Friday, 22 March 2013

W. Somerset Maugham and His World

W. Somerset Maugham and His World

Raphael, Frederic. W. Somerset Maugham and His World. London: Thames and Hudson, 1976.

After reading Robin Maugham's account of his uncle, the beginning of this book is inevitably dull, but the readers get their reward by persevering. A lot of factual information and repeated episodes about Maugham is recounted in a very dry manner at the beginning, but then the book picks up its pace.

Raphael offers some interesting observations of Maugham from his friends and acquaintances, such as the impressions of Frieda (who observed in their meeting in Mexico that Maugham was a sad man and her husband a genius) and D.H. Lawrence. However, one thing that I have found from my readings on Maugham is that it seems so tempting for his critics to assume a condescending manner, which, I cannot help but think that Maugham's cynicism must have driven to a lot of people's home and when Maugham's witty repartee is guaranteed to be out of the question, they have their fun with him.

Raphael seems to be a little obsessed with Maugham's homosexuality, which is used to explain everything that the author cannot explain, and I cannot help but think, again, with remarks such as this: "The freemasonry which the self-righteous find so deplorable, in Jews or homosexuals, can be a powerful source of both generosity and insight" (78), that the homosexuals (and the Jews) are nothing but second class human beings. Of course we are talking about the 70s, so my judgement may be too harsh.

I also feel that it is little like the weather forecast, that nobody praises when it is accurate, but everyone complains when the prediction is wrong. When Maugham is not up to the mark, it is unfortunate; when he is up to the mark, it is dismissed as too perfect. It seems that he never finds the right balance.

Certainly this book contains more information on the early years of Maugham which is not in Robin's book and Raphael intends to link his personal life to the production of his work. Maugham the professional writer stands out.

On one occasion Raphael, in order to illustrate that Maugham had rigidified and stopped moving with his time, uses Maugham's employment of "omnibus" as an example: "His vocabulary becomes dated (till the end of his life Maugham spoke of 'the omnibus')" (70). I haven't taken note of the omnibuses during my reading; however, there is a passage in Cakes and Ale (1930) that tells otherwise; Maugham was narrating an event during the time when his alter ego, Willie Ashenden, was studying medicine in London, presumably, towards the end of the nineteenth century:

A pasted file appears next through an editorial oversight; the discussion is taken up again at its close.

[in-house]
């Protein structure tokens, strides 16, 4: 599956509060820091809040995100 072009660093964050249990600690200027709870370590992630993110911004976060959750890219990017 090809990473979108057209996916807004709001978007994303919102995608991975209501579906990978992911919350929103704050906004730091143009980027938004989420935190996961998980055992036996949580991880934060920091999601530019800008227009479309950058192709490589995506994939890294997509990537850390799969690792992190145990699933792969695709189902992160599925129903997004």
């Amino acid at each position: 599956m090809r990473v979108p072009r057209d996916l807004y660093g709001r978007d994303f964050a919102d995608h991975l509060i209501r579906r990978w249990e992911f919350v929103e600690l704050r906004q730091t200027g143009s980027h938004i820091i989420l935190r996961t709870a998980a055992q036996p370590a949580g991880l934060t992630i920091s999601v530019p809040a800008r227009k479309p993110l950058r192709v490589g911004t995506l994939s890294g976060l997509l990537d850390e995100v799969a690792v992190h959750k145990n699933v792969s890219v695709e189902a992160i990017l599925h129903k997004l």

"I [Allgood Newton] suppose your youth inclines you to what my good Dizzy named in an unlucky moment the gondola of London."  
"I'm going to take a bus," I answered. 
"Oh? Had you proposed to go by hansom I was going to ask you to be good enough to drop me on your way, but if you are going to use the homely conveyance which I in my old-fashioned manner still prefer to call an omnibus, I shall hoist my unwieldy carcase into a four-wheeler." (216-17).
I happen to come across a passage in one of the essays, "Augustus," in The Vagrant Mood in which Maugham mentions an anecdote; because it is so humorously written I prefer not to ruin it by paraphrasing:
On another occasion when I told him [Augustus Hare] I had been somewhere by bus, he said stiffly: "I prefer to call the conveyance to which you refer an omnibus"; and when I protested that if he wanted a cab he didn't ask for a cabriolet, "Only because people are so uneducated today they wouldn't understand," he retorted. (47)
This was published in 1952, but this is an account of an incident in Maugham's youth since Hare died in 1903. I wonder if by any chance Raphael gets confused by Willie Ashenden and Allgood Newman, or Maugham and Hare, which can easily happen when one goes through a lot of data.

All in all, this is a distant Maugham, a subject to be analysed which is quite devoid of flesh and blood. Nevertheless, there is information which would be of interest to his readers and some illustrations of places that he had visited and anecdotes which surround the "Master", as they started calling him besides the "Old Party".


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Related Posts:

Somerset and All the Maughams

W. Somerset Maugham. A Candid Portrait

Chronicles of Barabbas

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